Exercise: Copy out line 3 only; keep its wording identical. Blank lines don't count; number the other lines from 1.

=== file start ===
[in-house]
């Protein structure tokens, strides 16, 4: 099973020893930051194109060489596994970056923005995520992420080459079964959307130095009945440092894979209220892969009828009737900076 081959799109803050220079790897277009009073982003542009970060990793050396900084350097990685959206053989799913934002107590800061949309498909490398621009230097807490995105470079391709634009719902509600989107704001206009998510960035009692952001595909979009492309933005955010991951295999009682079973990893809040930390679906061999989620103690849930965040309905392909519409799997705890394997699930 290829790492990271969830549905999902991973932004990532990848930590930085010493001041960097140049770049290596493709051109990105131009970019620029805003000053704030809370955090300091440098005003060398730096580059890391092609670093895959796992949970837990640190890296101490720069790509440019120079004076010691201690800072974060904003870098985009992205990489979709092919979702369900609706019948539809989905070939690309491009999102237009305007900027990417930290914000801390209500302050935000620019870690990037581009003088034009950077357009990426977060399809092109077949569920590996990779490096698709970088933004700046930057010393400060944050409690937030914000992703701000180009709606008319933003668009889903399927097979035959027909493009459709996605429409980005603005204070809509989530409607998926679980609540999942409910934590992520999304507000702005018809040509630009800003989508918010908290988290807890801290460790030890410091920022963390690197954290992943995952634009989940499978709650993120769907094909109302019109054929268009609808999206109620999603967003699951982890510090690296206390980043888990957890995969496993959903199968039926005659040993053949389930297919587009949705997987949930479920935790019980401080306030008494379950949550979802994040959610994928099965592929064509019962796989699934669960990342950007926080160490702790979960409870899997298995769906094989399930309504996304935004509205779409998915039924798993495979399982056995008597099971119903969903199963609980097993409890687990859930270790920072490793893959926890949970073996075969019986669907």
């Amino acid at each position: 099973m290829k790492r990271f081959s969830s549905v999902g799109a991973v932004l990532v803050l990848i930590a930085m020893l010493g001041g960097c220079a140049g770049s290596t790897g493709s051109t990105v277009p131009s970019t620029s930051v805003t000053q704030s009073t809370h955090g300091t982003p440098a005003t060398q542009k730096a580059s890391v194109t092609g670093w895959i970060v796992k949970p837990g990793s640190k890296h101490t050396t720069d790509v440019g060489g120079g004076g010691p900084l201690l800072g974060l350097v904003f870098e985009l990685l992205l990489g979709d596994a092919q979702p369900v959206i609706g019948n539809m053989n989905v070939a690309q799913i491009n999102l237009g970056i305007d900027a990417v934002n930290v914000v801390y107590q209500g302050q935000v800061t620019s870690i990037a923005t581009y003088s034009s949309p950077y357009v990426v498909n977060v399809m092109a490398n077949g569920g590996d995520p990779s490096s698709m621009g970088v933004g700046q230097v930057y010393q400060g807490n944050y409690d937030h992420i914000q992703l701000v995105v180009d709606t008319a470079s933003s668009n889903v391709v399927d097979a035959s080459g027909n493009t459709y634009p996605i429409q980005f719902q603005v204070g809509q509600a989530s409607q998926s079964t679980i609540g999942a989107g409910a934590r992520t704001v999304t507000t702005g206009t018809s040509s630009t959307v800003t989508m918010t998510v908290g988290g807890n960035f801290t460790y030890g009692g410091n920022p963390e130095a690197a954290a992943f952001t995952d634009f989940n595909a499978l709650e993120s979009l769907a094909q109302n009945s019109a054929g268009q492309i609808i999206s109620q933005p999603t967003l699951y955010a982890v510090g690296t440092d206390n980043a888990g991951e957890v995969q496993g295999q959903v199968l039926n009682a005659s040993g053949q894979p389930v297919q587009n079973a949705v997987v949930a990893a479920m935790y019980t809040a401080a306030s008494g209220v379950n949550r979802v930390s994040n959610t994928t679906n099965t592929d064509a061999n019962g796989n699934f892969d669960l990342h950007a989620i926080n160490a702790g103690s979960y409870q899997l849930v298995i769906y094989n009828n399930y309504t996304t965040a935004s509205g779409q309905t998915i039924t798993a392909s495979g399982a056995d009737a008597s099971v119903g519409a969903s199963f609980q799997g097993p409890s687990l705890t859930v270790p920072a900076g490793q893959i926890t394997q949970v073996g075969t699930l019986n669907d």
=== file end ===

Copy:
């Amino acid at each position: 099973m290829k790492r990271f081959s969830s549905v999902g799109a991973v932004l990532v803050l990848i930590a930085m020893l010493g001041g960097c220079a140049g770049s290596t790897g493709s051109t990105v277009p131009s970019t620029s930051v805003t000053q704030s009073t809370h955090g300091t982003p440098a005003t060398q542009k730096a580059s890391v194109t092609g670093w895959i970060v796992k949970p837990g990793s640190k890296h101490t050396t720069d790509v440019g060489g120079g004076g010691p900084l201690l800072g974060l350097v904003f870098e985009l990685l992205l990489g979709d596994a092919q979702p369900v959206i609706g019948n539809m053989n989905v070939a690309q799913i491009n999102l237009g970056i305007d900027a990417v934002n930290v914000v801390y107590q209500g302050q935000v800061t620019s870690i990037a923005t581009y003088s034009s949309p950077y357009v990426v498909n977060v399809m092109a490398n077949g569920g590996d995520p990779s490096s698709m621009g970088v933004g700046q230097v930057y010393q400060g807490n944050y409690d937030h992420i914000q992703l701000v995105v180009d709606t008319a470079s933003s668009n889903v391709v399927d097979a035959s080459g027909n493009t459709y634009p996605i429409q980005f719902q603005v204070g809509q509600a989530s409607q998926s079964t679980i609540g999942a989107g409910a934590r992520t704001v999304t507000t702005g206009t018809s040509s630009t959307v800003t989508m918010t998510v908290g988290g807890n960035f801290t460790y030890g009692g410091n920022p963390e130095a690197a954290a992943f952001t995952d634009f989940n595909a499978l709650e993120s979009l769907a094909q109302n009945s019109a054929g268009q492309i609808i999206s109620q933005p999603t967003l699951y955010a982890v510090g690296t440092d206390n980043a888990g991951e957890v995969q496993g295999q959903v199968l039926n009682a005659s040993g053949q894979p389930v297919q587009n079973a949705v997987v949930a990893a479920m935790y019980t809040a401080a306030s008494g209220v379950n949550r979802v930390s994040n959610t994928t679906n099965t592929d064509a061999n019962g796989n699934f892969d669960l990342h950007a989620i926080n160490a702790g103690s979960y409870q899997l849930v298995i769906y094989n009828n399930y309504t996304t965040a935004s509205g779409q309905t998915i039924t798993a392909s495979g399982a056995d009737a008597s099971v119903g519409a969903s199963f609980q799997g097993p409890s687990l705890t859930v270790p920072a900076g490793q893959i926890t394997q949970v073996g075969t699930l019986n669907d």